But not every writer or editor is in a hurry. Some perfectionists still persist in their old ways and do not send the matter to press until they are fully satisfied with the standard of the contents, layout and design.

Mubeen Mirza is one such perfectionist. A poet, critic and editor of Urdu literary magazine Mukalma, Mubeen Mirza sometimes delays the publication of his journal so much that it becomes exasperating for the readers and especially the contributors.

But he has got a rare way of silencing those who criticise the tardiness in the publication of Mukalma: he maintains the standard and usually publishes two thick issues simultaneously, though two simultaneous issues are often jokingly dubbed as ‘the birth of twins yet again’ by some friends of his.

The two new issues of Mukalma, issue numbers 20 and 21, have just been published after a long wait of about two years. Looking at the contents, one can say that the wait was worth it, as between the covers glitter some big names of today’s Urdu literature, both from India and Pakistan.

The contributors include Intezar Hussain, Razia Faseeh Ahmed, Fateh Muhammad Malik, Anwer Sadeed, Asad Muhammad Khan, Amjad Islam Amjad, Kishwar Naheed, Anwer Shaoor, Syed Mazhar Jameel, Saqi Farooqi, Abul Kalam Qasmi, Qazi Afzaal Hussain, Ali Ahmed Fatemi, Muhammad Hamza Farooqi, Rasheed Amjad, Masood Ash’ar, Khursheed Rizvi, Ihfaazur Rahman, Tehseen Firaqi, Sahar Ansari, Aslam Ansari, Muhammad Hameed Shahid, Baqar Naqvi, Najmul Hasan Rizvi, Asgher Nadeem Syed, Khalida Hussain, Haseena Moin, Razi Mujtaba, Amjad Tufail, Yasmeen Hameed, Salma Awaan, Ghulam Hussain Sajid, Saba Ikraam, A. Khayyaam, Irfan Javed, Mubeen Mirza, Saleem Yazdani, Shahid Hinai, Khwaja Razi Hyder and Ajmal Siraj.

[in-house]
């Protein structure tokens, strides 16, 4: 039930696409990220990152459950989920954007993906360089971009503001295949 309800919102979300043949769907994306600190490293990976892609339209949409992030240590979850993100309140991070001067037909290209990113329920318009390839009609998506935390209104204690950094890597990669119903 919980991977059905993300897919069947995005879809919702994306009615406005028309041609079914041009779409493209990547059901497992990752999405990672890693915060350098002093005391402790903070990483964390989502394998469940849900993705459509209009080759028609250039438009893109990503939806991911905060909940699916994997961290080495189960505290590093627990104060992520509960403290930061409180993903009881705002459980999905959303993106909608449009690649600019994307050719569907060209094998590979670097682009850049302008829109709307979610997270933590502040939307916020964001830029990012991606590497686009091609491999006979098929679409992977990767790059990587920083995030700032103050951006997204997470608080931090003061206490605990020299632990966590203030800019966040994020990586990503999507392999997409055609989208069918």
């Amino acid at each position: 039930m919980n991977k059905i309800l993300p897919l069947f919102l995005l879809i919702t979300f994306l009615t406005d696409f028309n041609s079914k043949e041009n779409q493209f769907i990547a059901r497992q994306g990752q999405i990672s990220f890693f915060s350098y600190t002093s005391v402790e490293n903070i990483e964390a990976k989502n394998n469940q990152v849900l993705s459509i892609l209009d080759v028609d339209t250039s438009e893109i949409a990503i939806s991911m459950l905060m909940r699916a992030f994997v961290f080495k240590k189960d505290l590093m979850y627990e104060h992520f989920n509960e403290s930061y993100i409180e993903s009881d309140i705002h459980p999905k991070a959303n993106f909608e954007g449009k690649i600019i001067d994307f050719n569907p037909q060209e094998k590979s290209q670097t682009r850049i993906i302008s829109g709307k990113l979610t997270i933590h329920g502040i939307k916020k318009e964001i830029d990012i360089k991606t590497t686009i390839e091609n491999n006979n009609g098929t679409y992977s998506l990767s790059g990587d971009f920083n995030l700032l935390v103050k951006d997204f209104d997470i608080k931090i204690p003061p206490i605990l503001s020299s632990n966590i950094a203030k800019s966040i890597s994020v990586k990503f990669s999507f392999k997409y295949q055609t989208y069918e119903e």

But one disadvantage of delaying going to the press is that some writers get tired of waiting and send their pieces to other journals. As a result, Mubeen Mirza has to discard that material and readjust the entire contents as he is not in favour of publishing anything that has already been published elsewhere, though it further delays the publication of the journal.

Another disadvantage of delayed publishing, sorrowfully, is that some writers might depart this world without seeing their writings in print. One such example is the interesting piece on Jigar Muradabadi by Shafi Aqeel.

The veteran journalist and critic Shafi Aqeel had penned this piece about two years ago but died almost immediately after submitting it. Also, Ali Hyder Malik passed away last year and his piece on Mahmood Wajid has now appeared in ‘Mukalma’.

Once, this writer asked Mubeen Mirza to get some fast composers who would not compose, in Yousufi’s words, “two lines a day”. He replied “it’s not the calligraphy, it’s the standard”. But he must remember what Voltaire has said: “perfect is the enemy of good”.

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Published in Dawn, October 19th, 2015